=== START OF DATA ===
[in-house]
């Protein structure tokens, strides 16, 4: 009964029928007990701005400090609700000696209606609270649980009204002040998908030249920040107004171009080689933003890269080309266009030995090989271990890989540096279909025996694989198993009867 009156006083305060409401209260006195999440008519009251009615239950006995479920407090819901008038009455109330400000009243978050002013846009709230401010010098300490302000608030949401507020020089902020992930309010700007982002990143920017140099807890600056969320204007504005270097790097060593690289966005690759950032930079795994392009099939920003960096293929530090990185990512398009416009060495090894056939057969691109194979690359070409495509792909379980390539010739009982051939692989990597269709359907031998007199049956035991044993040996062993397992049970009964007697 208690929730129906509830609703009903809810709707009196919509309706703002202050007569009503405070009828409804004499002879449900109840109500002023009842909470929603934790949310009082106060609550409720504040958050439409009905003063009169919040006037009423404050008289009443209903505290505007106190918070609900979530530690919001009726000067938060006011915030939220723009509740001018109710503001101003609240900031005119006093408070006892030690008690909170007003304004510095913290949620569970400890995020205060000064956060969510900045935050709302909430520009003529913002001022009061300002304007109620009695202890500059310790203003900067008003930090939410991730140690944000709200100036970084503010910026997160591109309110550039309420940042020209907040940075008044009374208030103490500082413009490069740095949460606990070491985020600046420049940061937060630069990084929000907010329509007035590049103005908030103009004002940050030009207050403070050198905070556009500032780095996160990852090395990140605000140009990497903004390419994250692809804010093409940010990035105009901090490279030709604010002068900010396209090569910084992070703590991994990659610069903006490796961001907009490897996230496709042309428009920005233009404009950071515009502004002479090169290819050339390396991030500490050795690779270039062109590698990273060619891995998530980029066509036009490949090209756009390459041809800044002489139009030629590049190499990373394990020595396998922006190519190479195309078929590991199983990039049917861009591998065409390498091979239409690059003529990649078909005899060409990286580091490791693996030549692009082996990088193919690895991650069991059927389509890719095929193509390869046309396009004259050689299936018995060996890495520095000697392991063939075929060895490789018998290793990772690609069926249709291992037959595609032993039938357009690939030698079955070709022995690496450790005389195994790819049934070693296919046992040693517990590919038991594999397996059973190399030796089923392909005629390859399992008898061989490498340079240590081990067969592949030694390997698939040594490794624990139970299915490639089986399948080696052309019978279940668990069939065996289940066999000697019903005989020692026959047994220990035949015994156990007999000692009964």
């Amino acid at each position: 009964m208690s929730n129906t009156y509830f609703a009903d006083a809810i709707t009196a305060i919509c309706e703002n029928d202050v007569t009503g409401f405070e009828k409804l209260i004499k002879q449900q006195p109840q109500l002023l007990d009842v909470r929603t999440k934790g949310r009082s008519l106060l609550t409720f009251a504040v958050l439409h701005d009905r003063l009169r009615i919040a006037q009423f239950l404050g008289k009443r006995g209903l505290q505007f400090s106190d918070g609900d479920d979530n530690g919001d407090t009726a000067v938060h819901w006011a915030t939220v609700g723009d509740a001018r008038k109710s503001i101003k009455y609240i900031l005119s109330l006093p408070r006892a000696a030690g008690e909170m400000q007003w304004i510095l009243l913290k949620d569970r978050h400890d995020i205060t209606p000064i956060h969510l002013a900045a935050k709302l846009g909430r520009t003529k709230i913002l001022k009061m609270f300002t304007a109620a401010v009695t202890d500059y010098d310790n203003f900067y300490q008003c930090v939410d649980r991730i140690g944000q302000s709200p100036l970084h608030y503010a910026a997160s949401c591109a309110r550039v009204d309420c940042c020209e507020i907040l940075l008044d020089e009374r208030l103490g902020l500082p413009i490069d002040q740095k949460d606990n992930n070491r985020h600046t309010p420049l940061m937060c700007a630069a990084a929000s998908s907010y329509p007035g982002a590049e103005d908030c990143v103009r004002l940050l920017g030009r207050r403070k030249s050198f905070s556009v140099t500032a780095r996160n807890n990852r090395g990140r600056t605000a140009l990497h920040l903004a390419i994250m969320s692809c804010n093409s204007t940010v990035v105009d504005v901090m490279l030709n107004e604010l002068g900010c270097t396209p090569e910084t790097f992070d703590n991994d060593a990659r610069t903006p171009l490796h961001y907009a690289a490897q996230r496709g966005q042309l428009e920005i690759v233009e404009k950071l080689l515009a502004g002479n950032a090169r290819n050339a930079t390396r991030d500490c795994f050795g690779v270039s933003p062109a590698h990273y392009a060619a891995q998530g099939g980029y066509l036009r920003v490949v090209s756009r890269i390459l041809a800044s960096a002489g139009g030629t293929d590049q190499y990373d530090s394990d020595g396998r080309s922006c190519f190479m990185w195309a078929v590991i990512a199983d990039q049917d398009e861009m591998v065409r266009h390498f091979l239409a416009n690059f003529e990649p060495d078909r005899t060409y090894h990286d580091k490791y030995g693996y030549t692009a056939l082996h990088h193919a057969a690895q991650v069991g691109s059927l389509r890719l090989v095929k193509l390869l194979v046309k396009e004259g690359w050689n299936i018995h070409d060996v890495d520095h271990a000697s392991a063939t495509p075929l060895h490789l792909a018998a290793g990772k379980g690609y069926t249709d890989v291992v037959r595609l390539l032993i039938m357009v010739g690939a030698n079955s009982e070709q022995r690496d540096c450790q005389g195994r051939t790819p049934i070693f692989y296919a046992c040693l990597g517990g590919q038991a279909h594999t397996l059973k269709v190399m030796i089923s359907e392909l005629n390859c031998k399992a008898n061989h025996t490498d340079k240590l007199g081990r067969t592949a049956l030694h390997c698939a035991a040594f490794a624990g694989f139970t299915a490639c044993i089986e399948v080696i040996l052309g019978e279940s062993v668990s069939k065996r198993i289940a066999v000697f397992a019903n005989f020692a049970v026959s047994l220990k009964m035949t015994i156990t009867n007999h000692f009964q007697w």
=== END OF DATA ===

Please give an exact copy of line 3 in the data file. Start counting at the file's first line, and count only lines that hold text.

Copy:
């Amino acid at each position: 009964m208690s929730n129906t009156y509830f609703a009903d006083a809810i709707t009196a305060i919509c309706e703002n029928d202050v007569t009503g409401f405070e009828k409804l209260i004499k002879q449900q006195p109840q109500l002023l007990d009842v909470r929603t999440k934790g949310r009082s008519l106060l609550t409720f009251a504040v958050l439409h701005d009905r003063l009169r009615i919040a006037q009423f239950l404050g008289k009443r006995g209903l505290q505007f400090s106190d918070g609900d479920d979530n530690g919001d407090t009726a000067v938060h819901w006011a915030t939220v609700g723009d509740a001018r008038k109710s503001i101003k009455y609240i900031l005119s109330l006093p408070r006892a000696a030690g008690e909170m400000q007003w304004i510095l009243l913290k949620d569970r978050h400890d995020i205060t209606p000064i956060h969510l002013a900045a935050k709302l846009g909430r520009t003529k709230i913002l001022k009061m609270f300002t304007a109620a401010v009695t202890d500059y010098d310790n203003f900067y300490q008003c930090v939410d649980r991730i140690g944000q302000s709200p100036l970084h608030y503010a910026a997160s949401c591109a309110r550039v009204d309420c940042c020209e507020i907040l940075l008044d020089e009374r208030l103490g902020l500082p413009i490069d002040q740095k949460d606990n992930n070491r985020h600046t309010p420049l940061m937060c700007a630069a990084a929000s998908s907010y329509p007035g982002a590049e103005d908030c990143v103009r004002l940050l920017g030009r207050r403070k030249s050198f905070s556009v140099t500032a780095r996160n807890n990852r090395g990140r600056t605000a140009l990497h920040l903004a390419i994250m969320s692809c804010n093409s204007t940010v990035v105009d504005v901090m490279l030709n107004e604010l002068g900010c270097t396209p090569e910084t790097f992070d703590n991994d060593a990659r610069t903006p171009l490796h961001y907009a690289a490897q996230r496709g966005q042309l428009e920005i690759v233009e404009k950071l080689l515009a502004g002479n950032a090169r290819n050339a930079t390396r991030d500490c795994f050795g690779v270039s933003p062109a590698h990273y392009a060619a891995q998530g099939g980029y066509l036009r920003v490949v090209s756009r890269i390459l041809a800044s960096a002489g139009g030629t293929d590049q190499y990373d530090s394990d020595g396998r080309s922006c190519f190479m990185w195309a078929v590991i990512a199983d990039q049917d398009e861009m591998v065409r266009h390498f091979l239409a416009n690059f003529e990649p060495d078909r005899t060409y090894h990286d580091k490791y030995g693996y030549t692009a056939l082996h990088h193919a057969a690895q991650v069991g691109s059927l389509r890719l090989v095929k193509l390869l194979v046309k396009e004259g690359w050689n299936i018995h070409d060996v890495d520095h271990a000697s392991a063939t495509p075929l060895h490789l792909a018998a290793g990772k379980g690609y069926t249709d890989v291992v037959r595609l390539l032993i039938m357009v010739g690939a030698n079955s009982e070709q022995r690496d540096c450790q005389g195994r051939t790819p049934i070693f692989y296919a046992c040693l990597g517990g590919q038991a279909h594999t397996l059973k269709v190399m030796i089923s359907e392909l005629n390859c031998k399992a008898n061989h025996t490498d340079k240590l007199g081990r067969t592949a049956l030694h390997c698939a035991a040594f490794a624990g694989f139970t299915a490639c044993i089986e399948v080696i040996l052309g019978e279940s062993v668990s069939k065996r198993i289940a066999v000697f397992a019903n005989f020692a049970v026959s047994l220990k009964m035949t015994i156990t009867n007999h000692f009964q007697w």